It was Pancake day last week, how has the humble treat shaped UK trademark law?
20th February 2021
We have a few new members of the Patently family who originate from across the pond, and they’d never heard of ‘Pancake Day’. Needless to say, they we’re really confused when we arranged to have an evening Teams call on Tuesday night and they were told their tossing would be judged so they’d better practice.
So, for the uninitiated, Pancake Day, or Shrove Tuesday, is the traditional feast day before the start of Lent on Ash Wednesday. Lent — the 40 days leading up to Easter — is traditionally a time of fasting, and on Shrove Tuesday, Anglo-Saxon Christians went to confession and were “shriven”.
Shrove Tuesday is the last opportunity to use up eggs and fats before embarking on the Lenten fast, and pancakes are the perfect way of using up these ingredients.
Let’s be clear, we’re talking about thin pancakes, you might call them crepes if you’re most used to the thicker US kind. A traditional British pancake is very thin and is served immediately. Nutella, Golden syrup, orange or lemon juice and sugar are the usual toppings.
So how did our tossing competition go? Let’s just say that we all need to practise for next year (when hopefully will be able to do it together in the office kitchen again) and that the video of the event will stay set to ‘private’ on the Patently Youtube channel.
In may surprise you to learn that Pancake Day has contributed heavily to British trademark law, more so than most festive occasions can claim.
A bit of background… where a sign/logo has been used in a particular market for a long time, even if it has not been registered as a trade mark, ‘goodwill’ can be acquired in it. Owners of such goodwill may bring a court action known as ‘passing off’ to stop others taking advantage of their rights. The most famous passing off case in the UK is the House of Lords Decision in Reckitt & Colman Ltd v Borden Inc  1 All E.R. 873 (commonly referred to as the Jif Lemon case). Reckitt & Colman was the business behind Jif Lemon, the largest lemon juice brand in the United Kingdom, which had for many years sold its product in a squeezable plastic lemon, and promoted it heavily in this format, particularly around Pancake Day — (even running an advertising campaign in 2010 calling the day: “Jif lemon day”). A rival company began to sell its lemon juice in squeezy lemons, and Reckitt & Colman successfully sued, arguing that in doing so the rival was misrepresenting to the public that its products were linked to theirs. The judgement remains the main authority setting out the requirements for a successful passing off claim.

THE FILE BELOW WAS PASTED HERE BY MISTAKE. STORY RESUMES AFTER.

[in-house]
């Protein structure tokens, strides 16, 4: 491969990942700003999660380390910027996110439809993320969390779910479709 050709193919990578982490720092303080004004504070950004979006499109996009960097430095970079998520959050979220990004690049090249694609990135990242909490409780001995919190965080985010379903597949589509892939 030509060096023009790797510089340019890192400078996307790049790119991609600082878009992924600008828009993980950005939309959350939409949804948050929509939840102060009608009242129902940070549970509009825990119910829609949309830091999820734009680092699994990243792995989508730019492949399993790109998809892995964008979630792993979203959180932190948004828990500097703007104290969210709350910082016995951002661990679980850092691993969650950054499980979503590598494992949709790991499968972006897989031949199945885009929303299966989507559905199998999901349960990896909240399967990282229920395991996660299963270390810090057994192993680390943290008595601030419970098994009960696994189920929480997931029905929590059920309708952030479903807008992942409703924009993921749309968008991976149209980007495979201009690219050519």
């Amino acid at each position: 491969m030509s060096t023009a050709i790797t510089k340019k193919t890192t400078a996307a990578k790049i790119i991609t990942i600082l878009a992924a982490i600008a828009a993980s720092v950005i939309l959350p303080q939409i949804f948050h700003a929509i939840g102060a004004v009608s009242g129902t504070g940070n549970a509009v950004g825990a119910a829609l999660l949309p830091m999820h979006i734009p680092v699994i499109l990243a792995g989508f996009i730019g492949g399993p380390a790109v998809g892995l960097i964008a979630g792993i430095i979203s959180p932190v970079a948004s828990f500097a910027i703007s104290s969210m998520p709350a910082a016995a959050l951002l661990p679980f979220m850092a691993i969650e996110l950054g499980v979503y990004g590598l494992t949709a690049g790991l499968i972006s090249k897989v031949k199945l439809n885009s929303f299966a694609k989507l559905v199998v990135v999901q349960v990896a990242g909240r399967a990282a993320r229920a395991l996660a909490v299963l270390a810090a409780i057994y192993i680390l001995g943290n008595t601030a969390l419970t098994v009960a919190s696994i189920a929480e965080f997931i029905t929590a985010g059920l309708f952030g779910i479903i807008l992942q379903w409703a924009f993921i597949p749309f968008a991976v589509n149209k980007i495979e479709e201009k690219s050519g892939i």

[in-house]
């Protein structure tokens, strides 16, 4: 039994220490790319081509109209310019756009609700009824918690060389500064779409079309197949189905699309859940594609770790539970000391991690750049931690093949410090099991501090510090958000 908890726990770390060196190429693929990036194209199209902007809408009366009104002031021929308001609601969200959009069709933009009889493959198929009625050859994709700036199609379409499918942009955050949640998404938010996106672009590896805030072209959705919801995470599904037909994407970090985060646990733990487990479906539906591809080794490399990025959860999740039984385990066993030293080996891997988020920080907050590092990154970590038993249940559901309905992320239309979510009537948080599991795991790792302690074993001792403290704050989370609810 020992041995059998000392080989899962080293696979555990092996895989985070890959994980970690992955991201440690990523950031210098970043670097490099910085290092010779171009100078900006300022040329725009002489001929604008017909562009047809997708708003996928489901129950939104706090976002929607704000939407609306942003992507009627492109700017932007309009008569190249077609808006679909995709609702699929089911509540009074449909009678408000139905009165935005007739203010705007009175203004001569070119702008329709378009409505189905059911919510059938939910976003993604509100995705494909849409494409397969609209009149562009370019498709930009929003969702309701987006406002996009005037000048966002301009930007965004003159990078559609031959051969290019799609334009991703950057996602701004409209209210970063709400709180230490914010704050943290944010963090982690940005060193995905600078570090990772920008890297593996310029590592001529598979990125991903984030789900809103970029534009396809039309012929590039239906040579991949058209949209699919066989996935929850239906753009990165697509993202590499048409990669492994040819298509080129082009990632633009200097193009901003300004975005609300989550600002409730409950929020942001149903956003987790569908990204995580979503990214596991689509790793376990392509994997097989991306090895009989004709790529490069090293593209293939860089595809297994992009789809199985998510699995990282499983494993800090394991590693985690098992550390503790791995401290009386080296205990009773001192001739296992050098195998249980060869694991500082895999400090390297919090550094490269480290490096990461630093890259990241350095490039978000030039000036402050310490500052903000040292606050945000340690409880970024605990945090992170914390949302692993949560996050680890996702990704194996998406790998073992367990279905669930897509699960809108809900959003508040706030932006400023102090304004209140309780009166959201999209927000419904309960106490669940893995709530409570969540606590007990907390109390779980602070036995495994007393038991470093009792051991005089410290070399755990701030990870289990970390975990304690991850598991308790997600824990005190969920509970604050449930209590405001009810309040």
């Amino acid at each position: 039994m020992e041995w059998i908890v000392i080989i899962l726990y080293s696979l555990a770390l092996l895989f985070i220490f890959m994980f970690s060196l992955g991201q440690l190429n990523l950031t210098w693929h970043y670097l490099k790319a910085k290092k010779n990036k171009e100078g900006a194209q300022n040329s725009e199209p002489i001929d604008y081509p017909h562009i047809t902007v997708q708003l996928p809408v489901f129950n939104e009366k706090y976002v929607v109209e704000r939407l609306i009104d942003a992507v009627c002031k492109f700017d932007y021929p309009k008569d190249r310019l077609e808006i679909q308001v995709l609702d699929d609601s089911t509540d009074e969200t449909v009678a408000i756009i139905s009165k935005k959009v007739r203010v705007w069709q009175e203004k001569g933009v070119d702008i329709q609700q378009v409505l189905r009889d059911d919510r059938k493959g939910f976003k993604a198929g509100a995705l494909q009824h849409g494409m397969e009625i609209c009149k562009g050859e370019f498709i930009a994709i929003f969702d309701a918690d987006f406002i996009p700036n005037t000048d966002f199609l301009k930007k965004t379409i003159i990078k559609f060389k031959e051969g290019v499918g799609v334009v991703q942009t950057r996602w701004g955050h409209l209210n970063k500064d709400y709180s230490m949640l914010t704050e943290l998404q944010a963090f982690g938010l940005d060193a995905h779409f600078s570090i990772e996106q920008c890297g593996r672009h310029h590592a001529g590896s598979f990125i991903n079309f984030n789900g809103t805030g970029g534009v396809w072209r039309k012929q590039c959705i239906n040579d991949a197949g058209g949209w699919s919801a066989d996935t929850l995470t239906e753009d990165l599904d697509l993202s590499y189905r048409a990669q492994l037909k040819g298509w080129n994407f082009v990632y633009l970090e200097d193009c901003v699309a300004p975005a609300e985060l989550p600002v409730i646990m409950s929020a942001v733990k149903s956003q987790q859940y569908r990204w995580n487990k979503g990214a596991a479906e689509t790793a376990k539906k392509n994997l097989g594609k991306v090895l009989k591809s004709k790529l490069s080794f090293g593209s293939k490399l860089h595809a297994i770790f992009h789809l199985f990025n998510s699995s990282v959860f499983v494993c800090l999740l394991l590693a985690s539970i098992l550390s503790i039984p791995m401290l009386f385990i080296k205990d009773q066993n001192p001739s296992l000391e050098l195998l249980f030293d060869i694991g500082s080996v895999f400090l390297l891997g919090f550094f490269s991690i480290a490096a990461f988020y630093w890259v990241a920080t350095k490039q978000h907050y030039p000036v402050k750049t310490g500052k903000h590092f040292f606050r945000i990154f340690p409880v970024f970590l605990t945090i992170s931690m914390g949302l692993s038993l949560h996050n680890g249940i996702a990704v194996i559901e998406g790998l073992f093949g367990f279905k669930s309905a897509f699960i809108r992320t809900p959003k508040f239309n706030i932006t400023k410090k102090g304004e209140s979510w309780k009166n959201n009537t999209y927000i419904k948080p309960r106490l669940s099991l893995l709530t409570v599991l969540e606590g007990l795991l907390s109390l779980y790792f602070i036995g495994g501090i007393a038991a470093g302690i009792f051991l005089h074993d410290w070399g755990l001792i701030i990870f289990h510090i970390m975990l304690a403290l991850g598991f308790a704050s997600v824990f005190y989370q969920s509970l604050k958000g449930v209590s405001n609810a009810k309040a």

Six years later, there was another pancake related trademark case: British Sugar PLC v. James Robertson & Sons Ltd.  R.P.C. 281. British Sugar sued James Robertson for infringement of a British trade mark registration they owned for the word TREAT, which they used as the name of a syrup they sold. Robertson successfully counterclaimed that the registration was invalid, as TREAT was a laudatory word in the context of such goods, and British Sugar had not provided compelling evidence that the public associated the word with their product. The case is most significant for setting out the main criteria still used in trade mark law to determine whether or not parties’ goods and services are similar.
So there you have it, pancakes and IP do go together, just not as well as pancakes and sugar and lemon. What are your favourite pancake toppings? Let us know via social media.